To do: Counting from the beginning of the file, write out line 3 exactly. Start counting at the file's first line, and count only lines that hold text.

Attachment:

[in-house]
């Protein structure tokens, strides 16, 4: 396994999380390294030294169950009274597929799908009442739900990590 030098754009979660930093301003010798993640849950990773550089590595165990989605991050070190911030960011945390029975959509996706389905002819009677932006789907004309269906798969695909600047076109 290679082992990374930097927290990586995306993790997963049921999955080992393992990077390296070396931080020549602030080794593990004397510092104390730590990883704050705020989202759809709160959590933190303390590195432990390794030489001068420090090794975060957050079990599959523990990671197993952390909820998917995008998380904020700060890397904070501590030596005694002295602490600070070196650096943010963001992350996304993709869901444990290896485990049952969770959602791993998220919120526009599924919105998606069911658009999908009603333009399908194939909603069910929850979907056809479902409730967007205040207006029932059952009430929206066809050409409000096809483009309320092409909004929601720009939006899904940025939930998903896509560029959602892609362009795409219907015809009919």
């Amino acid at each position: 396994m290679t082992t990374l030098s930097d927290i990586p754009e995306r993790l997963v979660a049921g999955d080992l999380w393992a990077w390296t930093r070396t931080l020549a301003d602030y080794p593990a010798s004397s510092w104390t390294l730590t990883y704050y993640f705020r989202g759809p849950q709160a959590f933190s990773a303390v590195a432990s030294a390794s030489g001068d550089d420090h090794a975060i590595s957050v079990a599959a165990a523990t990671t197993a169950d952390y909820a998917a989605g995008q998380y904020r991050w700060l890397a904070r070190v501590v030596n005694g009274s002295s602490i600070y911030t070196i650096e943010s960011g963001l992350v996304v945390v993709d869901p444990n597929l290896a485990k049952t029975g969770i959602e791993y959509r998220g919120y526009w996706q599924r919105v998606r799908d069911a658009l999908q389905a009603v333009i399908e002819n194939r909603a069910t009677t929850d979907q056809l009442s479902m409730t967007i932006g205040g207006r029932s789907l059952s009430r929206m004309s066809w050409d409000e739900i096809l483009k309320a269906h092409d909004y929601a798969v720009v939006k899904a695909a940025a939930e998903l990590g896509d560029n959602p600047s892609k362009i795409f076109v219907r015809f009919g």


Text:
């Amino acid at each position: 396994m290679t082992t990374l030098s930097d927290i990586p754009e995306r993790l997963v979660a049921g999955d080992l999380w393992a990077w390296t930093r070396t931080l020549a301003d602030y080794p593990a010798s004397s510092w104390t390294l730590t990883y704050y993640f705020r989202g759809p849950q709160a959590f933190s990773a303390v590195a432990s030294a390794s030489g001068d550089d420090h090794a975060i590595s957050v079990a599959a165990a523990t990671t197993a169950d952390y909820a998917a989605g995008q998380y904020r991050w700060l890397a904070r070190v501590v030596n005694g009274s002295s602490i600070y911030t070196i650096e943010s960011g963001l992350v996304v945390v993709d869901p444990n597929l290896a485990k049952t029975g969770i959602e791993y959509r998220g919120y526009w996706q599924r919105v998606r799908d069911a658009l999908q389905a009603v333009i399908e002819n194939r909603a069910t009677t929850d979907q056809l009442s479902m409730t967007i932006g205040g207006r029932s789907l059952s009430r929206m004309s066809w050409d409000e739900i096809l483009k309320a269906h092409d909004y929601a798969v720009v939006k899904a695909a940025a939930e998903l990590g896509d560029n959602p600047s892609k362009i795409f076109v219907r015809f009919g």